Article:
bar und donau

When you show home-home (the place you grew up, the place where your parents live) to somebody else, you suddenly look up the facades and the steep streets, you count the hills and the butcher’s shops, you start telling stories about morning dew in the park and lemon ice cream in winter, you try to tell your city and show all the years you have spent here –

all the while you are observing the visitor looking up facades and steep streets, hills and shops, seeing new things you have not noticed all those years.

Wenn man daheim-daheim (wo man aufgewachsen ist, wo die Eltern leben) jemand anderem zeigt, guckt man sich die Häuserfassaden und steilen Straßen an, zählt  Hügel und Metzgereien, fängt an, Geschichten über Morgennebelfäden im Park und Zitroneneis im Winter zu erzählen, versucht, die ganze Stadt zu erzählen und all die Jahre zu zeigen, die man hier verbracht hat –

während man den Besucher beobachtet, wie er Häuserfassaden, Straßen, Hügel und Läden erfasst, wie er Neues sieht, was man selbst in all den Jahren nicht gesehen hat.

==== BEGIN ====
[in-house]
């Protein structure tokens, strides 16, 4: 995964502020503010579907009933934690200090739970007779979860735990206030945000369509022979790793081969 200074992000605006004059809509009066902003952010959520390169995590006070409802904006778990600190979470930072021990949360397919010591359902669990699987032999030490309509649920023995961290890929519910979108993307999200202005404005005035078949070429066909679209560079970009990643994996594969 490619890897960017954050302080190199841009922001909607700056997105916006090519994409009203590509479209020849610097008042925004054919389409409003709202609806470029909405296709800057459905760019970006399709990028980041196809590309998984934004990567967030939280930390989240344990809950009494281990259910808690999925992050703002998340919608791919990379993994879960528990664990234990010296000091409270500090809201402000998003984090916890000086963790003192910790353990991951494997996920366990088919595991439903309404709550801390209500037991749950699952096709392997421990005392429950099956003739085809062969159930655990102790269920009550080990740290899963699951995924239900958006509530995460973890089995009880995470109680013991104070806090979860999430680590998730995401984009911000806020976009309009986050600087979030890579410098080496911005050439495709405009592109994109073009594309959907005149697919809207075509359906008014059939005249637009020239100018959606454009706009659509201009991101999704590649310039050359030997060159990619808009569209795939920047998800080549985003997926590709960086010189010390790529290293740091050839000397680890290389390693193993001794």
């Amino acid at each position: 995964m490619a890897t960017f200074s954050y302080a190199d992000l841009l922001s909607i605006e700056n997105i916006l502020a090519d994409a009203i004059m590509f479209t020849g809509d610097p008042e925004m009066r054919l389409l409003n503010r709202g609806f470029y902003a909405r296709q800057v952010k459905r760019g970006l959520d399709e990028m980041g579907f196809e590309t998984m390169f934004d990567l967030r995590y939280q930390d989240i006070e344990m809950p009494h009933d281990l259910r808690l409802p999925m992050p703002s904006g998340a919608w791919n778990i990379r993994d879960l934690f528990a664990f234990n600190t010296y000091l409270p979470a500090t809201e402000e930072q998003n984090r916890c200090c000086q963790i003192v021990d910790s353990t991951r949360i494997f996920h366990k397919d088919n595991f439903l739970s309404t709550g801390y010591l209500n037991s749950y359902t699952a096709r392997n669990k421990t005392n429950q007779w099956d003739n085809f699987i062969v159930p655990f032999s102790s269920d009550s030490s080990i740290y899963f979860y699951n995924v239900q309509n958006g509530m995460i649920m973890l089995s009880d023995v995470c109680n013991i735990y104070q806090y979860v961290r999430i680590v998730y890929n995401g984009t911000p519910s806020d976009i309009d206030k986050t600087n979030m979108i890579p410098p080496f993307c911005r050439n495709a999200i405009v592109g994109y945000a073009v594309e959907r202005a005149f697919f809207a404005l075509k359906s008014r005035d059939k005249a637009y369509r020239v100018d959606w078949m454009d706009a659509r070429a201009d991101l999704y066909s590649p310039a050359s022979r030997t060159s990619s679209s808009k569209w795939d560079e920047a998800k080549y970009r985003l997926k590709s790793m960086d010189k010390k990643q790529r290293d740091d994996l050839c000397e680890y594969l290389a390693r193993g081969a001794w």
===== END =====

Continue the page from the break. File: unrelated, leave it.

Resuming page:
The white, green, black forest






Between the years, I spent some time at home. My parents live on the border of the black forest, and now that I’ve been living away for a while, I really enjoy being in this forest again. How could I not see its beauty when I was younger?

Also, I continued reading “Home space” by O. F. Bollnow again, a book about all my favourite topics: home, space, distance, travel. We found this book a couple of years ago in Sydney and only later we discovered that the original was actually written in German and the author was a professor at my university in Tübingen. Things had come full circle once again.

“Homesickness and longing for distance are so close to each other that one must ask oneself if the two things are not basically the same.” (O. F. Bollnow: Human space)